‘Jericho Mansions’ is an offbeat film featuring an eclectic
assortment of characters united only by proximity (they are all
residents of the titular apartment building). We’re introduced to
the paranoid land lady, the screeching drug addict, the bird-seed
gobbling seductress and numerous other crackpots. The protagonist
of the piece is Leonard Grey (James Caan) an introverted and
lacks the social skills to form meaningful relationships. Instead
of directly interacting with his fellow tenants, he scurries along
the periphery of their lives, gathering information by eavesdropping
and fishing through their trash. He is fiercely, perhaps
pathologically, protective of his caretaking responsibilities,
frequently criticising the tenants for engaging external tradesmen.
This is his turf.
Director Alberto Sciamma’s depiction of the building itself is one
of the more accomplished aspects of ‘Jericho Mansions.’ Externally,
he employs time-lapse photography to establish a supernatural
ambience. Internally, his camera glides between the walls,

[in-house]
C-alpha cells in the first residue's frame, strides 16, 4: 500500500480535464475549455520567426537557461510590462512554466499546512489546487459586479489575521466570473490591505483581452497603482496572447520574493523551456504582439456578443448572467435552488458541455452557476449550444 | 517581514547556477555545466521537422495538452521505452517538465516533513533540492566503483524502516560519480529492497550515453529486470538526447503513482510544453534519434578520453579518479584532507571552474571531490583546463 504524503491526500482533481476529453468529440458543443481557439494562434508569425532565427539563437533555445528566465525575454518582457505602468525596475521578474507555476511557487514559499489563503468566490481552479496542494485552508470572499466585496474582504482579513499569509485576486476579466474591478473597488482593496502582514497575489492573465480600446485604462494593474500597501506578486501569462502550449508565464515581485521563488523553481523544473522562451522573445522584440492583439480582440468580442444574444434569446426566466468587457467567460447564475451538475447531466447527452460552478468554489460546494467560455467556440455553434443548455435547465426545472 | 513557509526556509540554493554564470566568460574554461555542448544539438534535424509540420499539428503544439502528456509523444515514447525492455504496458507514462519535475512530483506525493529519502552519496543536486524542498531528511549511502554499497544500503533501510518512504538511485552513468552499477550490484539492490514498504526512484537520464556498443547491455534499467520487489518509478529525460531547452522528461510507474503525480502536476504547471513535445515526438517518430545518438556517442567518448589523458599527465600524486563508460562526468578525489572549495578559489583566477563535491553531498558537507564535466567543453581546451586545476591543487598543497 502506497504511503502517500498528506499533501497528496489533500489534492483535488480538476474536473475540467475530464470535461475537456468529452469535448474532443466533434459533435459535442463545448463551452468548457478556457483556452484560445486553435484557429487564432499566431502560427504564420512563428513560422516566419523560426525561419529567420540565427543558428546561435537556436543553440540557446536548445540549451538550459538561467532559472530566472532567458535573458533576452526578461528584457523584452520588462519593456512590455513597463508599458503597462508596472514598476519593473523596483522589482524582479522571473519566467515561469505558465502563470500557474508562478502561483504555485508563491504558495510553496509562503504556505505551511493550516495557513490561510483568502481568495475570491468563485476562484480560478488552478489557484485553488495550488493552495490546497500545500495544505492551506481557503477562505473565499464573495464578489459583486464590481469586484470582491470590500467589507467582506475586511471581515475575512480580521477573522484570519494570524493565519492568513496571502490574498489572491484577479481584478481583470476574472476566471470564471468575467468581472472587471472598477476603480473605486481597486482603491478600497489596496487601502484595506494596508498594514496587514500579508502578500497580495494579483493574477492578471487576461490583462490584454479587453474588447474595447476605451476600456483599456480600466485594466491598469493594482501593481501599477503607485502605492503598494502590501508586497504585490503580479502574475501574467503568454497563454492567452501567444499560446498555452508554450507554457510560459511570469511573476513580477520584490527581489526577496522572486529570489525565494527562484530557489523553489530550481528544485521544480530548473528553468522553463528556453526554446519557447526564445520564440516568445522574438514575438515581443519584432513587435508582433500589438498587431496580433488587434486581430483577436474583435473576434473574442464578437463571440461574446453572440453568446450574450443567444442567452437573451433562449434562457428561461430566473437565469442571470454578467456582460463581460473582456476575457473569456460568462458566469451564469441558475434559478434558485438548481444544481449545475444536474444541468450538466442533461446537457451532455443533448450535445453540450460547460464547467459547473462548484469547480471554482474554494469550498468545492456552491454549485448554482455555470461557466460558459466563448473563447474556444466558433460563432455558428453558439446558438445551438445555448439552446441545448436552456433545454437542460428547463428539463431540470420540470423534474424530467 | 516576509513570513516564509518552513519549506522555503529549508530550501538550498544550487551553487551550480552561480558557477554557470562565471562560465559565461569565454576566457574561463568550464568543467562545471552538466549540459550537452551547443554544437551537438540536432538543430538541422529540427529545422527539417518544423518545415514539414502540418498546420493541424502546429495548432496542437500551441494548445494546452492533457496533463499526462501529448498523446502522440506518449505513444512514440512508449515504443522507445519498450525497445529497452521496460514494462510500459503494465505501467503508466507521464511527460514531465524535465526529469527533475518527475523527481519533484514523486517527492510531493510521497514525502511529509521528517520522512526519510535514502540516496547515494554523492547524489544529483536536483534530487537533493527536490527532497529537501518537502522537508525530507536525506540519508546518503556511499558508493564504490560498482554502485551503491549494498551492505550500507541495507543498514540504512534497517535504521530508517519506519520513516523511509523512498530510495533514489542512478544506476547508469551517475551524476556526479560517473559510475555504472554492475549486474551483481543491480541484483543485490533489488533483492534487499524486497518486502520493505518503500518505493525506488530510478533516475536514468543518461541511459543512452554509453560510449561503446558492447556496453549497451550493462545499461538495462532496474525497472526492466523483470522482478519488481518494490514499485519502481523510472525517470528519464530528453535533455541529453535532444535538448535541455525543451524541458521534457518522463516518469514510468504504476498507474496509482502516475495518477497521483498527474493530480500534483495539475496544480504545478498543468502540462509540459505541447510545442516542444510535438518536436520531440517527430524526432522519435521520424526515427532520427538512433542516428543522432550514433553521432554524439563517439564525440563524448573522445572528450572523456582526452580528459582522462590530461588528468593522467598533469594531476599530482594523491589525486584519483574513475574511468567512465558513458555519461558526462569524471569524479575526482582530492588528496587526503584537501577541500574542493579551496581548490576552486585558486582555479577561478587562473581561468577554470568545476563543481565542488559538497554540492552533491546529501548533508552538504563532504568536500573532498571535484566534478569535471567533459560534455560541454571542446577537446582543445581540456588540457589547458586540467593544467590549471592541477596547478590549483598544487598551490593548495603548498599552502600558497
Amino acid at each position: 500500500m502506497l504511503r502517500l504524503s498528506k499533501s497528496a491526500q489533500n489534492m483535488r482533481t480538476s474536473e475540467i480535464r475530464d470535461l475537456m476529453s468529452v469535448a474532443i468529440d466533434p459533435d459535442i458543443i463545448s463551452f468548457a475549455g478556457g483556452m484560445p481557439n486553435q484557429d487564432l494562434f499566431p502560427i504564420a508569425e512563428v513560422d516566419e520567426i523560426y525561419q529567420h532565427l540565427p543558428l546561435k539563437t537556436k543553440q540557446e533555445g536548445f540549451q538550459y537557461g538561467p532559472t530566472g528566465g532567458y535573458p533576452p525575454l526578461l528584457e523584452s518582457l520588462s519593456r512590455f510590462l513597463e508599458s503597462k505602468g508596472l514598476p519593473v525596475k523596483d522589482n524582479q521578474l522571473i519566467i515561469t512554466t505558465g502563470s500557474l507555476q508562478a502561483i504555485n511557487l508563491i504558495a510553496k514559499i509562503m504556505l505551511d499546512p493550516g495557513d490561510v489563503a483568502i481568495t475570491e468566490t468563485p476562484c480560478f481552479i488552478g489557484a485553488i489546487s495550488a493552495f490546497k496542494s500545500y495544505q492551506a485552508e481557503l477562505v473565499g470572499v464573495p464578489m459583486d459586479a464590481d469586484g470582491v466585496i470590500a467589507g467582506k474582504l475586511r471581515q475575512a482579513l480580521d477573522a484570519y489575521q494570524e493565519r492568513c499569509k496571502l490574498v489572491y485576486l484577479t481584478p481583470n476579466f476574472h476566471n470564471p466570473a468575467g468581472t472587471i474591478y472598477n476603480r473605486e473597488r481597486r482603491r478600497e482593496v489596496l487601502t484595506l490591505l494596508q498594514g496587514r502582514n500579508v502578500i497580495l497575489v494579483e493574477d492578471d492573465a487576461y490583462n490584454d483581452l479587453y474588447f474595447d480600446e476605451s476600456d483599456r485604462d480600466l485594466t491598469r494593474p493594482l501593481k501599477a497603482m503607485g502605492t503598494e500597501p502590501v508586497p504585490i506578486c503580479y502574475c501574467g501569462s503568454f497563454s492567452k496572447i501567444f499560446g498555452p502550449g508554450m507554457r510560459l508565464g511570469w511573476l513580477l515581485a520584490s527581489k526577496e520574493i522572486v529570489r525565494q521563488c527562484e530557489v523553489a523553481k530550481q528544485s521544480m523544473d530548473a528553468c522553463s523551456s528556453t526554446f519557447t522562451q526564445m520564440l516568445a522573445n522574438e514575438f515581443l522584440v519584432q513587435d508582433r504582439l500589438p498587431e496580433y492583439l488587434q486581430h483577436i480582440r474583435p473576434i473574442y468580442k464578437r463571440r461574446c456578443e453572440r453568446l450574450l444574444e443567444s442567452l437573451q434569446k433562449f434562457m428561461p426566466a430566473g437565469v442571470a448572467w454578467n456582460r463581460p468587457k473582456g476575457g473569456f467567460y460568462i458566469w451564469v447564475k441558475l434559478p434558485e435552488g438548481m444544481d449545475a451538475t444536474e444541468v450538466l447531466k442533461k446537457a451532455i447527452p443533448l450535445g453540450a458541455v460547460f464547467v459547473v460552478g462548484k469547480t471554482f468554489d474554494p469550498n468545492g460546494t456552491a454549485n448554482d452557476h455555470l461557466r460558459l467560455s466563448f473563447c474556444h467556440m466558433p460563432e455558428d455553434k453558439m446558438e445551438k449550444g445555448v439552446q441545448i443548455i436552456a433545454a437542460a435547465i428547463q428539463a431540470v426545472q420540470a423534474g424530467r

revealing leaking pipes and sparking circuits. We are being offered
a glimpse at the secret lives of the tenants, lives that are in
immediate danger of calamity and collapse.
battles to maintain the status quo in the building even as he
suffers a series of beguiling wild-west flashbacks, becomes
entangled in a murder investigation and embarks on a brief but
ill-timed love affair with an enigmatic masseuse (Jennifer Tilly).
Such is his obsession with the building, Grey finds himself
virtually incapable of leaving Jericho Mansions despite the pain and
isolation that it has wrought upon him.
Unfortunately, despite the film’s brief running time, the end can’t
come quickly enough. The pacing is sluggish and the dialogue
disappointingly prosaic. Resist the urge to switch off however,
because the mystery at the heart of the film fascinates as much as
it frustrates and you want to miss the wacky but well-executed
extra features were submitted for review.